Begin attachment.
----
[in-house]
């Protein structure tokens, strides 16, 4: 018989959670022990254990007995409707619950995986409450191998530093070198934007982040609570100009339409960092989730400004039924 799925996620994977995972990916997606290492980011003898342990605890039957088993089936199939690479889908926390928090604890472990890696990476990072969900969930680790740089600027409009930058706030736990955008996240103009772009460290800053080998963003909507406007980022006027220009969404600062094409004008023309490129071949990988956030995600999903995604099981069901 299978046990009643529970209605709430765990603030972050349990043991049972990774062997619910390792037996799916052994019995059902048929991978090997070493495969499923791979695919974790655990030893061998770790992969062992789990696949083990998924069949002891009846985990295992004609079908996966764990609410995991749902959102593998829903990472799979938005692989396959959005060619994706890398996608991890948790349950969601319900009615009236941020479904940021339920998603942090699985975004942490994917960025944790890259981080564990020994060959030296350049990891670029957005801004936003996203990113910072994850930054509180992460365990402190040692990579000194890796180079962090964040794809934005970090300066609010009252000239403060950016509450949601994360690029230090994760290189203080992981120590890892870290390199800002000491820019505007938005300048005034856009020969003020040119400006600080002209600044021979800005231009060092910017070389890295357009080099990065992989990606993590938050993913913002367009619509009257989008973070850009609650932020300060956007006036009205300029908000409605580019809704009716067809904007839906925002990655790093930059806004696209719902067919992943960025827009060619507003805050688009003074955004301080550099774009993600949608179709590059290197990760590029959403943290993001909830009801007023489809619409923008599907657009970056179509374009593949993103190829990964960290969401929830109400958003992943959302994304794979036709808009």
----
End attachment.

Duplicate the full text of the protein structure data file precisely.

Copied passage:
[in-house]
């Protein structure tokens, strides 16, 4: 018989959670022990254990007995409707619950995986409450191998530093070198934007982040609570100009339409960092989730400004039924 799925996620994977995972990916997606290492980011003898342990605890039957088993089936199939690479889908926390928090604890472990890696990476990072969900969930680790740089600027409009930058706030736990955008996240103009772009460290800053080998963003909507406007980022006027220009969404600062094409004008023309490129071949990988956030995600999903995604099981069901 299978046990009643529970209605709430765990603030972050349990043991049972990774062997619910390792037996799916052994019995059902048929991978090997070493495969499923791979695919974790655990030893061998770790992969062992789990696949083990998924069949002891009846985990295992004609079908996966764990609410995991749902959102593998829903990472799979938005692989396959959005060619994706890398996608991890948790349950969601319900009615009236941020479904940021339920998603942090699985975004942490994917960025944790890259981080564990020994060959030296350049990891670029957005801004936003996203990113910072994850930054509180992460365990402190040692990579000194890796180079962090964040794809934005970090300066609010009252000239403060950016509450949601994360690029230090994760290189203080992981120590890892870290390199800002000491820019505007938005300048005034856009020969003020040119400006600080002209600044021979800005231009060092910017070389890295357009080099990065992989990606993590938050993913913002367009619509009257989008973070850009609650932020300060956007006036009205300029908000409605580019809704009716067809904007839906925002990655790093930059806004696209719902067919992943960025827009060619507003805050688009003074955004301080550099774009993600949608179709590059290197990760590029959403943290993001909830009801007023489809619409923008599907657009970056179509374009593949993103190829990964960290969401929830109400958003992943959302994304794979036709808009």